• 6 - protected from high-pressure water jets from any direction
  • 7 - protected from short period of immersion in water
  • 8 - it can withstand long period of immersion in water

Here’re the most common examples you can come across:

  • IP 66 – this one is totally protected from dust, high-pressure water jets from any direction
  • IP65 – this one is totally protected from dust, low-pressure water jets from any direction
  • IP 56 – limited protection from dust, protected from high-pressure water jets from any direction
  • IP 55 - limited protection from dust, protected from low-pressure water jets from any direction
  • IP 54 - limited protection from dust, protected from water splashes from all directions

Quick Tip: If your scooter has numbers 3 or 2… you can forget about riding it even in wet conditions.

Many high quality, water-resistant electric scooters, like the Unagi Model One, have a rating of IP54. This means they can be ridden in light rain and will not be negatively affected by the occasional shallow puddle. Scooters marketed as waterproof, like the Boosted Rev, can have a rating as high as IP67, which means they can be totally submerged in water. This feature comes at the cost of almost twice the weight of the average e-scooter, along with a significantly higher price tag and reduced range.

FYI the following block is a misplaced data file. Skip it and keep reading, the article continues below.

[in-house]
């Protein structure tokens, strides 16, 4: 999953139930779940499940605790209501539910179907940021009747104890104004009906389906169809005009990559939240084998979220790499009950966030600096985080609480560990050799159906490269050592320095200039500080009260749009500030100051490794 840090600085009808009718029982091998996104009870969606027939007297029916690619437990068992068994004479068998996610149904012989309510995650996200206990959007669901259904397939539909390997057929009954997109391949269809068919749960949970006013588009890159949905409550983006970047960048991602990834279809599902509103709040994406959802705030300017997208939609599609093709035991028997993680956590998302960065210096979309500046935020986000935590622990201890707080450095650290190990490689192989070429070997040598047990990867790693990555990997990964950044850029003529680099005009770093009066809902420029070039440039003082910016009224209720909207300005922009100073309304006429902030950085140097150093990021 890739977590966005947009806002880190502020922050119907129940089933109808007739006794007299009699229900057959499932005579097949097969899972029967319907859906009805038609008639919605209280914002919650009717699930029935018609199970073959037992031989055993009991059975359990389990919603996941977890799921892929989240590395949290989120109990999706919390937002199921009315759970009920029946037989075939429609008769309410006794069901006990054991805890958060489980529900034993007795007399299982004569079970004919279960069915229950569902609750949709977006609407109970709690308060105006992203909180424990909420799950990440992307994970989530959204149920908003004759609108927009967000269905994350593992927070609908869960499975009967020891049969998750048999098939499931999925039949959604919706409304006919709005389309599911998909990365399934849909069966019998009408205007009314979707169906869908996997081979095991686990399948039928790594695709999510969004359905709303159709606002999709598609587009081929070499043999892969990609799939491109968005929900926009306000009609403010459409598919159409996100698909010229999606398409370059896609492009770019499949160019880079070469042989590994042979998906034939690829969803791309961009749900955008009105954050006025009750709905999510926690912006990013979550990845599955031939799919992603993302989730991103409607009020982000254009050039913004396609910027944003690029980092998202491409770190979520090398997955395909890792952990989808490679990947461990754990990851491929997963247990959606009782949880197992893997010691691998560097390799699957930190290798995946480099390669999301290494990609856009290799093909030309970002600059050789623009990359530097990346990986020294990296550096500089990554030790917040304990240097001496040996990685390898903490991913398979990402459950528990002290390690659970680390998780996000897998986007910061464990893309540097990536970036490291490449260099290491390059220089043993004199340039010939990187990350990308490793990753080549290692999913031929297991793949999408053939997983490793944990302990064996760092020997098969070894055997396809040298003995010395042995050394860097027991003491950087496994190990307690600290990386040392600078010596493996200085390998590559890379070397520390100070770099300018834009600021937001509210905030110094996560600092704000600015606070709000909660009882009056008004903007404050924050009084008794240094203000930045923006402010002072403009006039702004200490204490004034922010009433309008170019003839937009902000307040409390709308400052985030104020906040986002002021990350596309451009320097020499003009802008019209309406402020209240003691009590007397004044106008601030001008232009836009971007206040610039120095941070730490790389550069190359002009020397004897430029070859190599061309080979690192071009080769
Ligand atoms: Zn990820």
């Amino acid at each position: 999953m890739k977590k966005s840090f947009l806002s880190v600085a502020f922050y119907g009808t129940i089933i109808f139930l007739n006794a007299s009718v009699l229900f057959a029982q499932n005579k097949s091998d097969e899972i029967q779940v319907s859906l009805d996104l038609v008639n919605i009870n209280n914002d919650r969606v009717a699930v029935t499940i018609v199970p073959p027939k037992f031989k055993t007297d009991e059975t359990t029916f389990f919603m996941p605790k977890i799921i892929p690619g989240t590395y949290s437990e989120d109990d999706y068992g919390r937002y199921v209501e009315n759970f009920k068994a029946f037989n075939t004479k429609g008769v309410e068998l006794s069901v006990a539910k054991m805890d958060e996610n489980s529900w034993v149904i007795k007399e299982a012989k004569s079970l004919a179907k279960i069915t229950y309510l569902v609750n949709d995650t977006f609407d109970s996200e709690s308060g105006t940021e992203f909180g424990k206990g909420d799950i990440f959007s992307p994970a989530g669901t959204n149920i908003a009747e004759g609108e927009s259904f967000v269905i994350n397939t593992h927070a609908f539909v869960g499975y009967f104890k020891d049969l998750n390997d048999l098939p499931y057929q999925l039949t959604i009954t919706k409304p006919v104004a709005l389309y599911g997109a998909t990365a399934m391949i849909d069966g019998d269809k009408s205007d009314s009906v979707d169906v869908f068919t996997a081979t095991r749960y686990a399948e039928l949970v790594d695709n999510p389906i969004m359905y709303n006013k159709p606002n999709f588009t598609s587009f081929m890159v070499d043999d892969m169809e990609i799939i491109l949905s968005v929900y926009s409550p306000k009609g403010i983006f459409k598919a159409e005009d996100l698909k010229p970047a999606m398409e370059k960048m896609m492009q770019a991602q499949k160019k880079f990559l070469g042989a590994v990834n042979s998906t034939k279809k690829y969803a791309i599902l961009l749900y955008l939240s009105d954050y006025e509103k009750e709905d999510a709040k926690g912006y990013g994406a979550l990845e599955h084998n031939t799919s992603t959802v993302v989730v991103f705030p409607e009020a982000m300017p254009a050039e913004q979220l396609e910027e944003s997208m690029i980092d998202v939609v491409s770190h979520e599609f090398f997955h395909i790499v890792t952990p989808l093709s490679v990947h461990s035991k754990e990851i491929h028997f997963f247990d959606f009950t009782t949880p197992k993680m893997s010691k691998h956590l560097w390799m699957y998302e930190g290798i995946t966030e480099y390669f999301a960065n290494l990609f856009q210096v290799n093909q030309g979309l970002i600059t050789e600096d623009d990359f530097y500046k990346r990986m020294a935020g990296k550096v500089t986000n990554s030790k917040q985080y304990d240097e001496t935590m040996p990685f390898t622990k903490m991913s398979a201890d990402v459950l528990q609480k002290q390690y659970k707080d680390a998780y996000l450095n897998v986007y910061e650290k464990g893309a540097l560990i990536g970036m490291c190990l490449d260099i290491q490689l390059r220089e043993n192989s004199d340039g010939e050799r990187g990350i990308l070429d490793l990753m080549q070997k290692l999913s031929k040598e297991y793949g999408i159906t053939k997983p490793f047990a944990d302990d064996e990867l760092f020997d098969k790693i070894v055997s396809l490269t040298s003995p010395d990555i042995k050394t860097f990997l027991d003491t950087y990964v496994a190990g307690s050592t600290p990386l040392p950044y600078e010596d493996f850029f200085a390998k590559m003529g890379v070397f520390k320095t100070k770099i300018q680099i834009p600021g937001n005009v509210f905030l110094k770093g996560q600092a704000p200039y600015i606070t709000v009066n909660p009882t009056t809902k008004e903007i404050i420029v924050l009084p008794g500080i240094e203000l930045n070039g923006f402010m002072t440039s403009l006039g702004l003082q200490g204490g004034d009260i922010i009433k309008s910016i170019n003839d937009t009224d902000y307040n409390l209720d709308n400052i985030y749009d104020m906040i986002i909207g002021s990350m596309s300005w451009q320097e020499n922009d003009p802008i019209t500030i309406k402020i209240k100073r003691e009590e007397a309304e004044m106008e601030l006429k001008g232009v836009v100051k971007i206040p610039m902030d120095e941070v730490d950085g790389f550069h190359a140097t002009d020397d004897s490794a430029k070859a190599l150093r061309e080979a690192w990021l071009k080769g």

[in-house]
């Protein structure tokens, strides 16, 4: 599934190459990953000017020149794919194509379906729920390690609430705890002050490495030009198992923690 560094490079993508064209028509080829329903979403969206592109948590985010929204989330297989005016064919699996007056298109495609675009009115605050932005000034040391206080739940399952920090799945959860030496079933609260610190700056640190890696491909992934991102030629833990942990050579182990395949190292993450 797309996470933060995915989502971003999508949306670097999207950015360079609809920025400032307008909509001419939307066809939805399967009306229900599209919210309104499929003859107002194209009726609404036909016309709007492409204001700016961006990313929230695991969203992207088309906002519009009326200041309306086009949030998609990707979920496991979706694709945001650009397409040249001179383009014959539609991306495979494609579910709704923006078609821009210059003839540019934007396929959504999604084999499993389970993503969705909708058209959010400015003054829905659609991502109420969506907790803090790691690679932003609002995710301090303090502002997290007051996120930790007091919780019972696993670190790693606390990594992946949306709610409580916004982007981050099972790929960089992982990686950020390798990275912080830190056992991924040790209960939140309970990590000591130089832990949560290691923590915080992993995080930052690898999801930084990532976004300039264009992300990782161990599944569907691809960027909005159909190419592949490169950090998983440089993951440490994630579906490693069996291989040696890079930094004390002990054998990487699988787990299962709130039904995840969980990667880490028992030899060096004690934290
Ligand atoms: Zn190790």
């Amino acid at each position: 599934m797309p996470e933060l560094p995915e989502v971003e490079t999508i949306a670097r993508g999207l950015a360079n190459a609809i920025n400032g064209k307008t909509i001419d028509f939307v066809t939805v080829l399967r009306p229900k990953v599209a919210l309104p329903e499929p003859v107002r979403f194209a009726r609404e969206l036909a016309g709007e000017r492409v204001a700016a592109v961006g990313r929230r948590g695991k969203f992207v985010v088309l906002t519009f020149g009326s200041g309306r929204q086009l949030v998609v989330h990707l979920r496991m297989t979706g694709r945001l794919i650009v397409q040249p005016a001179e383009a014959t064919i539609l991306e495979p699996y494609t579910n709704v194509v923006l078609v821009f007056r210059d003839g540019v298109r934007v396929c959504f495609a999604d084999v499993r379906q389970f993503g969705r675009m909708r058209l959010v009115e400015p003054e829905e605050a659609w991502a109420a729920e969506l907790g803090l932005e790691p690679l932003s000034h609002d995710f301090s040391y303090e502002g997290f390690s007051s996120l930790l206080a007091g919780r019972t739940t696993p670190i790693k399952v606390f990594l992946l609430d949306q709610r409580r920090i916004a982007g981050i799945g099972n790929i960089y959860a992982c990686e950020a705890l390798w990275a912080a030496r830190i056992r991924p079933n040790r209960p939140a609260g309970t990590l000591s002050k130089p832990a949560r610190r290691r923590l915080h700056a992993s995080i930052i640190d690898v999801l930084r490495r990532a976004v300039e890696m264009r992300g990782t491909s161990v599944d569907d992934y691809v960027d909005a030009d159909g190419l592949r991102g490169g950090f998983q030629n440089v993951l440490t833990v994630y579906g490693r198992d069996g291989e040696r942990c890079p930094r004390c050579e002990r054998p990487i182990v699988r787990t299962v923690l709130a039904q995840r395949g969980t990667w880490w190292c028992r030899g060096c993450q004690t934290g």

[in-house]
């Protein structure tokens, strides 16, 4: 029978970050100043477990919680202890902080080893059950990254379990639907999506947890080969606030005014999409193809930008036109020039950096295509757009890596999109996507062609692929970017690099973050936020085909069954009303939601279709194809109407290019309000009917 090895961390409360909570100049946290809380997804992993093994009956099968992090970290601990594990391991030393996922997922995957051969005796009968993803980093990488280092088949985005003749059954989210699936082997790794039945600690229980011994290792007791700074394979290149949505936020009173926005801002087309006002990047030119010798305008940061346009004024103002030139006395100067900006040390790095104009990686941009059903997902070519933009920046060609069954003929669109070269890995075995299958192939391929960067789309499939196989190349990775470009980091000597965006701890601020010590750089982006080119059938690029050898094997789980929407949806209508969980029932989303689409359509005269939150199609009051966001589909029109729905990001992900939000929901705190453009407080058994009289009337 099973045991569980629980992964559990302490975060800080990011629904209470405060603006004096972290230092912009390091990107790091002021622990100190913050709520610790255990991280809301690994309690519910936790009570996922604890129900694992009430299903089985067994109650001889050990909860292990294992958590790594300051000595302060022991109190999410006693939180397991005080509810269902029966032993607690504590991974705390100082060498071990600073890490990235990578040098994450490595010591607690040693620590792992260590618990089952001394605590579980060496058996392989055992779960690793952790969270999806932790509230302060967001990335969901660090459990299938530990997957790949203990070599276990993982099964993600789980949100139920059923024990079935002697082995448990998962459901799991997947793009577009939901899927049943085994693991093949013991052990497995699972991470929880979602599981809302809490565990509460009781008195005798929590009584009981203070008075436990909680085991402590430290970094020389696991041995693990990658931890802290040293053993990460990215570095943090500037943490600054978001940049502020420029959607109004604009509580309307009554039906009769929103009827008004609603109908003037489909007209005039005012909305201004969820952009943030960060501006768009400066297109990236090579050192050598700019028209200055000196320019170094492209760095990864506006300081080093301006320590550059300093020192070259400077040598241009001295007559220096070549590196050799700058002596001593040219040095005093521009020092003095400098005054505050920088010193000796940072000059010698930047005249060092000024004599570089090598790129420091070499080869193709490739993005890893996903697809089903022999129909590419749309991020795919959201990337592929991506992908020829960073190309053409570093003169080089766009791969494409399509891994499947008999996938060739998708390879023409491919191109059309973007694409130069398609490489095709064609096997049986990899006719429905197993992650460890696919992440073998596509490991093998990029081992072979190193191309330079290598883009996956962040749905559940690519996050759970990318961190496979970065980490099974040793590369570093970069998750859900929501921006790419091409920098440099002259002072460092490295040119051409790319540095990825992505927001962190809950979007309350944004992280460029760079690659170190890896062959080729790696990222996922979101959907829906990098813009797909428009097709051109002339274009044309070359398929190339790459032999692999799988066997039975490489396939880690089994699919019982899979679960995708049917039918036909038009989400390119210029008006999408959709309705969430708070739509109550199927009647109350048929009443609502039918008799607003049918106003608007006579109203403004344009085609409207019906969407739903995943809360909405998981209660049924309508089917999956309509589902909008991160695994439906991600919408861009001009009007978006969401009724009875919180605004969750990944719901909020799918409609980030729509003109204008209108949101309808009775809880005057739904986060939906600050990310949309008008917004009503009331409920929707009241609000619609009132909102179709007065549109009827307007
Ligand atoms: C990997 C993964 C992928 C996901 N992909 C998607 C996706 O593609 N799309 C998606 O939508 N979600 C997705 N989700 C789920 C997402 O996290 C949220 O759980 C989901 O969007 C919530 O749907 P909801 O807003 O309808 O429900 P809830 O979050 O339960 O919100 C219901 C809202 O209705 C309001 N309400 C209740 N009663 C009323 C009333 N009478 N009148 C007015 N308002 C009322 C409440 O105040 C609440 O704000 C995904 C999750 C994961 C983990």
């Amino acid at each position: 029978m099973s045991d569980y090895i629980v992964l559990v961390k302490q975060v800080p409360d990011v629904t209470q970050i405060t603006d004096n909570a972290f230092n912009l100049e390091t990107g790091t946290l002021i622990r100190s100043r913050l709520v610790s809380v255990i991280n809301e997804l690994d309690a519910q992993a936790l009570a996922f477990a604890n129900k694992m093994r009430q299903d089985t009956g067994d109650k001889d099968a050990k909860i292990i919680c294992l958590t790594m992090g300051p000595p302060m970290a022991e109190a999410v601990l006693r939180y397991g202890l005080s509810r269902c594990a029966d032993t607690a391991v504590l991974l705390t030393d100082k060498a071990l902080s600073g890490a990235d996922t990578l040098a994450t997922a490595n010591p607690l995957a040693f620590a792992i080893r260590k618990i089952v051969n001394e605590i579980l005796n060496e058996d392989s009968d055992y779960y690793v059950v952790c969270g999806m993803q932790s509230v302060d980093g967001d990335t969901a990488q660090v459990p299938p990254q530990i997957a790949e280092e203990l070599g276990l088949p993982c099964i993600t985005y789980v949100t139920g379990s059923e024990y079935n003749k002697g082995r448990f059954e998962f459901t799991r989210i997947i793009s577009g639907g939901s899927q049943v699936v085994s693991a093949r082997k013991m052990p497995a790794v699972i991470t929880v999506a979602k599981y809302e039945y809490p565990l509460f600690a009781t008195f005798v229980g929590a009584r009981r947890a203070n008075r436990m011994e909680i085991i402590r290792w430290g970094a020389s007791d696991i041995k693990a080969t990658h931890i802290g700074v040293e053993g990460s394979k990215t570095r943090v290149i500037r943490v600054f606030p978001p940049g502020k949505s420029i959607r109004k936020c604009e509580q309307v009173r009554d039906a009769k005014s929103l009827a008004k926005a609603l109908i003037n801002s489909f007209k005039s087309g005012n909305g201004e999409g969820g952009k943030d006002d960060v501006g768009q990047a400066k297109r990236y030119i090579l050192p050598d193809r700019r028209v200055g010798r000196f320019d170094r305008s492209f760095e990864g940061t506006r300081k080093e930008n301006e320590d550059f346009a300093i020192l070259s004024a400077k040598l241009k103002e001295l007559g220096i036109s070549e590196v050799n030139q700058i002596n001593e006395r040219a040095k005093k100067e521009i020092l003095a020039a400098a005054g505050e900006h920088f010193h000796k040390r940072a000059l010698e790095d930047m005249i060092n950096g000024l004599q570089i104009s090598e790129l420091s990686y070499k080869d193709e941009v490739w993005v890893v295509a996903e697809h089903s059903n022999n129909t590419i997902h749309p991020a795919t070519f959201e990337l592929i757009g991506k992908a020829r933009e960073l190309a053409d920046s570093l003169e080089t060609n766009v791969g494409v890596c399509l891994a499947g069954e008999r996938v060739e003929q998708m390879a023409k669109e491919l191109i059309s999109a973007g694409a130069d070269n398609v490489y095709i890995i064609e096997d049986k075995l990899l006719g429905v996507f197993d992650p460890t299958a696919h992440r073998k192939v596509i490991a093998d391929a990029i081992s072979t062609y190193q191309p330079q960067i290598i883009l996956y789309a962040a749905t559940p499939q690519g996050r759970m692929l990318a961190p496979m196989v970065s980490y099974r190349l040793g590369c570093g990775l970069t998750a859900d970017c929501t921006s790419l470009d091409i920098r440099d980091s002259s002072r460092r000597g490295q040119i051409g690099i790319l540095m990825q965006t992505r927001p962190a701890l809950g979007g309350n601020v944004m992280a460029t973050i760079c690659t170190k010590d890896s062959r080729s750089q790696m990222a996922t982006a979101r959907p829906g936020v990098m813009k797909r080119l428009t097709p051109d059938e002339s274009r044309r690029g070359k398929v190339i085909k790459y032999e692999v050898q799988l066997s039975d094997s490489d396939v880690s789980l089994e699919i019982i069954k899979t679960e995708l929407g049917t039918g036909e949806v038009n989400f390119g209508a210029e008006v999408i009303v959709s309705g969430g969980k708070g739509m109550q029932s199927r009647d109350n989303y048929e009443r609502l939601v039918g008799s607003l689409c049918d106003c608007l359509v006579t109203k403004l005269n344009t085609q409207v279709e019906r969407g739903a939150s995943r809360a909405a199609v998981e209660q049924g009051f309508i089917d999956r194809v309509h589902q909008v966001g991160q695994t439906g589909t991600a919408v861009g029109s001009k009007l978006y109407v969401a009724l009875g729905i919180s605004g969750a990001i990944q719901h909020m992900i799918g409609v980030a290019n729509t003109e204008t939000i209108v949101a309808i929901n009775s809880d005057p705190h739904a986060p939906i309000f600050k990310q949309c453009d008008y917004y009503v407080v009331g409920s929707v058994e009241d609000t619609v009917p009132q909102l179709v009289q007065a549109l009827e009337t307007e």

Scooters like the low-cost Razor (which does not list its IP rating) should not be ridden in the rain under any circumstances. While the risk of electric shock is low, given that scooters generally have rubber-covered decks and handlebars, moisture can render the scooter permanently inoperable. Additionally, scooters that lack the features discussed below put the rider’s safety at risk in the rain.

Other Features to Consider

Scooters should be equipped with lights bright enough to be seen in light rain. They should have slip-proof decks and fenders to keep the rider’s legs and feet from getting soaked (and slipping). An electric scooter with inflatable tires may perform better in the rain, if tire pressure is lowered slightly to increase traction (then re-inflated once the rain has passed). Pneumatic tires are at added risk of flats, especially, when sharp objects are harder to spot and avoid.